Over at his blog Randall extols the wonders of turkey. And in his comments, Marc tells how, as a Dutch boy, he never got too excited about the bird. This interchange brought to mind my only experience with the Dutch and the turkey. So I will attempt to tell you the tale as I sit here eating a leftover turkey sandwich – the best form of turkey in my opinion.
We were in the Congo and feeling a bit nostalgic as Christmas approached. You can do strange things when you begin to feel that way. So for a couple of years we did – a strange thing. We ordered a turkey. Turkeys are not native to the Congo. Ours had to be flown in from South Africa. We weren’t the only ones who chose to spend a small fortune to have a meal of this traditional fowl. That was in the days when for a price we could order almost anything from that land to the south. The cost was astronomical for a rather small bird – about 7 or 8 Kgs – that had obviously, from it’s flavour, had it’s diet supplemented with some sort of fish meal. But it was not tough. The Congolese chickens, on a diet of seeds and insects scratched out of the ground, were incredibly tough. Not roasting stock at all!
In previous years our Christmas fare had become home cured ham. It started out being grown at home – in our backyard. It was butchered at home – by Leo. (Who would have known that being the son of a pig farmer would reap such benefits!) It was cured at home – taking up a good part of the refrigerator for 10 days while it sat in brine. And then it was smoked – hanging in a half barrel rigged up to allow the smoke from the mango wood to penetrate it. This was a lot of work. It paid off in fantastic ham if all went well.
The chance to buy a turkey seemed like a good idea. Less work for sure. More expensive though if labor costs weren’t figured in – and my labor was cheap.
This particular year we were invited to spend part of our Christmas vacation with the Catholic fathers and sisters at the mission of Bobadi. The fathers were Belgian, the sisters were Dutch. The Dutch sisters were notoriously liberal for Catholics and wonderfully hospitable. They were our friends. They also were loved by my children whom they tended to spoil. They almost destroyed Leo’s memories of the grim sisters who ran the boarding school where he attended school for a couple of years.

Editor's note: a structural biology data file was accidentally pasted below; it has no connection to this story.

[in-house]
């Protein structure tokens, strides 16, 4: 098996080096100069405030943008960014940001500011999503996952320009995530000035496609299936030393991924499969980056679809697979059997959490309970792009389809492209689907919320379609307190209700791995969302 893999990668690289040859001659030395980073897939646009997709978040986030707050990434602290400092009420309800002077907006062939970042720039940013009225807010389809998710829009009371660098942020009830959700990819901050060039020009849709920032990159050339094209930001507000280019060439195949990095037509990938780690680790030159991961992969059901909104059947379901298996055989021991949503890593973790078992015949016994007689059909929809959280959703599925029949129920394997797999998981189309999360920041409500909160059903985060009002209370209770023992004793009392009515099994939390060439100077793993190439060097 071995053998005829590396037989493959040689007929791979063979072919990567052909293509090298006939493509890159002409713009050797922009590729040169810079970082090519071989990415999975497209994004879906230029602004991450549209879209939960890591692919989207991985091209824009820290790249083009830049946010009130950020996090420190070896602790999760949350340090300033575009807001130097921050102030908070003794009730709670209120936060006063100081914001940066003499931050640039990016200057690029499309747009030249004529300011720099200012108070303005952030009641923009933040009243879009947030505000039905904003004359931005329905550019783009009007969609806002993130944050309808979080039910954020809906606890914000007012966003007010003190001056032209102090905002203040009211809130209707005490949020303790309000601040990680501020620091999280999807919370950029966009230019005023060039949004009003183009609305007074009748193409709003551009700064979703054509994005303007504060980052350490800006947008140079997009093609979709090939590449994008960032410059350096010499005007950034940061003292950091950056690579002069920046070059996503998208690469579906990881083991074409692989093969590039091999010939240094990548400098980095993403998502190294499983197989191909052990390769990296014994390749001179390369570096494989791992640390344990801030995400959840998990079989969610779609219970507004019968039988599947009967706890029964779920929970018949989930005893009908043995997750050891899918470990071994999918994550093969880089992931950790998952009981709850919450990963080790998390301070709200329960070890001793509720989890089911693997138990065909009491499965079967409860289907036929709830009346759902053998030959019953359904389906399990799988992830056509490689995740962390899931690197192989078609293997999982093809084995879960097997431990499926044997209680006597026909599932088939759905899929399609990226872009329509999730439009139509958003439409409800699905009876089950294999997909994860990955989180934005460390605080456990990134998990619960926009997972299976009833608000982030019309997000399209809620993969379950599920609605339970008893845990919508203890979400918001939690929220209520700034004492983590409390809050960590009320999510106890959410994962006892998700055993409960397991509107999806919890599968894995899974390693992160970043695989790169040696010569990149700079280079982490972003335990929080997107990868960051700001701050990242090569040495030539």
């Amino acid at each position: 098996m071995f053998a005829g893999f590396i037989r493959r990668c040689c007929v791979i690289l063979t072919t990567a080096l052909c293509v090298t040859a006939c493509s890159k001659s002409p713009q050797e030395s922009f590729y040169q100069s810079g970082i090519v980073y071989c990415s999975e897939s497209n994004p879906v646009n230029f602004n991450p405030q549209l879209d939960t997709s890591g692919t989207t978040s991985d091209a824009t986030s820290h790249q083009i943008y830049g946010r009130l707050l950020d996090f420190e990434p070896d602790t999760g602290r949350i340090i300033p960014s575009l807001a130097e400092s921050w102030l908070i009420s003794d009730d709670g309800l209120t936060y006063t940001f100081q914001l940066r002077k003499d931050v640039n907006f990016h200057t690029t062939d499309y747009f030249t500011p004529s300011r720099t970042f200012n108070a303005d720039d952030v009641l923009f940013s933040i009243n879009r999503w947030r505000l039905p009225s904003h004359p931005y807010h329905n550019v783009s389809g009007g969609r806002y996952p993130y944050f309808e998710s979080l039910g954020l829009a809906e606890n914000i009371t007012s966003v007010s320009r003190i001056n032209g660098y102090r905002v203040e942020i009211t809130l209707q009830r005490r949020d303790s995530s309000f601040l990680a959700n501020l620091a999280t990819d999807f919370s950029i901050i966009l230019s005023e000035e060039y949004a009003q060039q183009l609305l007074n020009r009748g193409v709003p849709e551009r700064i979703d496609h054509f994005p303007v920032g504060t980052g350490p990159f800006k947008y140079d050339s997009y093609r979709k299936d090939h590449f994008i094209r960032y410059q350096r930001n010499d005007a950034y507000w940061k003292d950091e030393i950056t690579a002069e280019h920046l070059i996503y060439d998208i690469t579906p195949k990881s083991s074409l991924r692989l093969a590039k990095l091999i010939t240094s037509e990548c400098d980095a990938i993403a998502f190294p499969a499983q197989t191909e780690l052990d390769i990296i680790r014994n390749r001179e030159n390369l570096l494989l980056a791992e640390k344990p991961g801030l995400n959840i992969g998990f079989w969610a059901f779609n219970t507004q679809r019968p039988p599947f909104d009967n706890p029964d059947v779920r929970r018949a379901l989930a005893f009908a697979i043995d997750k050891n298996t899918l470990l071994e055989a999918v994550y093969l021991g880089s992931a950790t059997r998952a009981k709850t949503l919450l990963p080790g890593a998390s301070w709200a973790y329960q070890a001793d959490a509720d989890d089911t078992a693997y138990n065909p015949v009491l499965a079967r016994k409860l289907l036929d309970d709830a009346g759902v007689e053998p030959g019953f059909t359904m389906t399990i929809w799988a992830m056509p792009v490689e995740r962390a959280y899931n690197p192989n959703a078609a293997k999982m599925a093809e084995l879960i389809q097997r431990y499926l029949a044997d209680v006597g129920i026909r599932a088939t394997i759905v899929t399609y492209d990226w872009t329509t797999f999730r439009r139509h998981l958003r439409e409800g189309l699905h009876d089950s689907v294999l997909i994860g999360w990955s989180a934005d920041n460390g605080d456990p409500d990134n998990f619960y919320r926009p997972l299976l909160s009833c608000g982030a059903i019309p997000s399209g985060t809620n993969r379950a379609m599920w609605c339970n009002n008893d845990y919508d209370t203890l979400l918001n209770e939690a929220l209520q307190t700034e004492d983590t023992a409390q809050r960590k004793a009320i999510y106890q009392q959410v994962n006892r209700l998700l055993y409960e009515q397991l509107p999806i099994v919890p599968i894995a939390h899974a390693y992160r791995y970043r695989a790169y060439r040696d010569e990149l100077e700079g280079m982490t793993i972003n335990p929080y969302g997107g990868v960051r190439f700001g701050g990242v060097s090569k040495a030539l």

The only complicating factor to the invitation was that we had this turkey which we had been anticipating eating for our big holiday meal. We decided to suggest that we contribute it to the festive meal we knew they would prepare for all of us to eat together. We decided to offer it and send the turkey out ahead of us with the father who came in to see us with the invitation. We would have to travel out as a family on our motorcycles and didn’t think the turkey would fare very well strapped to the back of the bike with our luggage.
The offer of the turkey was accepted with much delight. They would give it to the sisters to prepare. I suggested that we usually prepared it with a stuffing, not realizing what an unfamiliar dish this was to the sisters.
We arrived and that night sat down to a wonderful meal. Like us the fathers and sisters tended to save the special treats for Christmas. So there were real potatoes and an abundance of local foods as well as homemade chocolates, cookies and other sweet things. The sisters had done an amazing job of roasting the famous turkey. And for stuffing – prunes and raisins. Unusual for us but it was great.
We found out that turkey is not commonly eaten in Holland. The sisters had seen them but had never eaten it before. Since they tend to be large it apparently was only used for large gatherings – and of course by the Americans residing in Holland. So they had a first experience preparing and eating turkey and we had a first experience eating a turkey stuffed with fruit.
We went back to ham as our traditional Christmas meal the next year. It has retained a special place at our table every Christmas eve. Oh, we have turkey too but ham is necessary. I just don’t cure it at home any more.